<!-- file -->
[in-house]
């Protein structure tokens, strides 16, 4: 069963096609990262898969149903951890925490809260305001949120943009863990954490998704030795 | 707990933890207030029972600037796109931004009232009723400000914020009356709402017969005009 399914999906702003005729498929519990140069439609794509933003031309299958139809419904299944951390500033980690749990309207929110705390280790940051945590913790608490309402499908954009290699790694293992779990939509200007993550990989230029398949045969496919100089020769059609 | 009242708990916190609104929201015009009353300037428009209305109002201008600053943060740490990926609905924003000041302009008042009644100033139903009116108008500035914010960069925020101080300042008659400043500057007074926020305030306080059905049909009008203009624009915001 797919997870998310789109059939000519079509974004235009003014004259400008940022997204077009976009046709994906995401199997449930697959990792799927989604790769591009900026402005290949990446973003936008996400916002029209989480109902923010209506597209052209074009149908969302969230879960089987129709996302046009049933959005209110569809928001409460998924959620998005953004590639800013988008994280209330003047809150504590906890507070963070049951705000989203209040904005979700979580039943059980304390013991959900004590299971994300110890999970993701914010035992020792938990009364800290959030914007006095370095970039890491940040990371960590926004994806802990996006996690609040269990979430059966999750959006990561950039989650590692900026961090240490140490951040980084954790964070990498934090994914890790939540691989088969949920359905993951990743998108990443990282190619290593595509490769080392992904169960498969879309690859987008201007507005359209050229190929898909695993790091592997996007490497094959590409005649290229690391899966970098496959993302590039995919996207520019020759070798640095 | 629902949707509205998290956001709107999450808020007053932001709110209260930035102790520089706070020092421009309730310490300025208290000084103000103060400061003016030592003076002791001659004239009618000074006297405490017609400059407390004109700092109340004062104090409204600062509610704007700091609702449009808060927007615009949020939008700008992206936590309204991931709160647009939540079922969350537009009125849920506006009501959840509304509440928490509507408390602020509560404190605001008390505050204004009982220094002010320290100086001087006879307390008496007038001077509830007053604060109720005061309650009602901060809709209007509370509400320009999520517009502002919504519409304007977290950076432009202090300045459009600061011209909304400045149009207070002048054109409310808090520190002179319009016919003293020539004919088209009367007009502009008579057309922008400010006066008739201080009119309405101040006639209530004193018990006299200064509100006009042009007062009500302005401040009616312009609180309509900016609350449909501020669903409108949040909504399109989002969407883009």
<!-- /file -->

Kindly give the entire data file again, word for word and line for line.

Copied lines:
[in-house]
């Protein structure tokens, strides 16, 4: 069963096609990262898969149903951890925490809260305001949120943009863990954490998704030795 | 707990933890207030029972600037796109931004009232009723400000914020009356709402017969005009 399914999906702003005729498929519990140069439609794509933003031309299958139809419904299944951390500033980690749990309207929110705390280790940051945590913790608490309402499908954009290699790694293992779990939509200007993550990989230029398949045969496919100089020769059609 | 009242708990916190609104929201015009009353300037428009209305109002201008600053943060740490990926609905924003000041302009008042009644100033139903009116108008500035914010960069925020101080300042008659400043500057007074926020305030306080059905049909009008203009624009915001 797919997870998310789109059939000519079509974004235009003014004259400008940022997204077009976009046709994906995401199997449930697959990792799927989604790769591009900026402005290949990446973003936008996400916002029209989480109902923010209506597209052209074009149908969302969230879960089987129709996302046009049933959005209110569809928001409460998924959620998005953004590639800013988008994280209330003047809150504590906890507070963070049951705000989203209040904005979700979580039943059980304390013991959900004590299971994300110890999970993701914010035992020792938990009364800290959030914007006095370095970039890491940040990371960590926004994806802990996006996690609040269990979430059966999750959006990561950039989650590692900026961090240490140490951040980084954790964070990498934090994914890790939540691989088969949920359905993951990743998108990443990282190619290593595509490769080392992904169960498969879309690859987008201007507005359209050229190929898909695993790091592997996007490497094959590409005649290229690391899966970098496959993302590039995919996207520019020759070798640095 | 629902949707509205998290956001709107999450808020007053932001709110209260930035102790520089706070020092421009309730310490300025208290000084103000103060400061003016030592003076002791001659004239009618000074006297405490017609400059407390004109700092109340004062104090409204600062509610704007700091609702449009808060927007615009949020939008700008992206936590309204991931709160647009939540079922969350537009009125849920506006009501959840509304509440928490509507408390602020509560404190605001008390505050204004009982220094002010320290100086001087006879307390008496007038001077509830007053604060109720005061309650009602901060809709209007509370509400320009999520517009502002919504519409304007977290950076432009202090300045459009600061011209909304400045149009207070002048054109409310808090520190002179319009016919003293020539004919088209009367007009502009008579057309922008400010006066008739201080009119309405101040006639209530004193018990006299200064509100006009042009007062009500302005401040009616312009609180309509900016609350449909501020669903409108949040909504399109989002969407883009």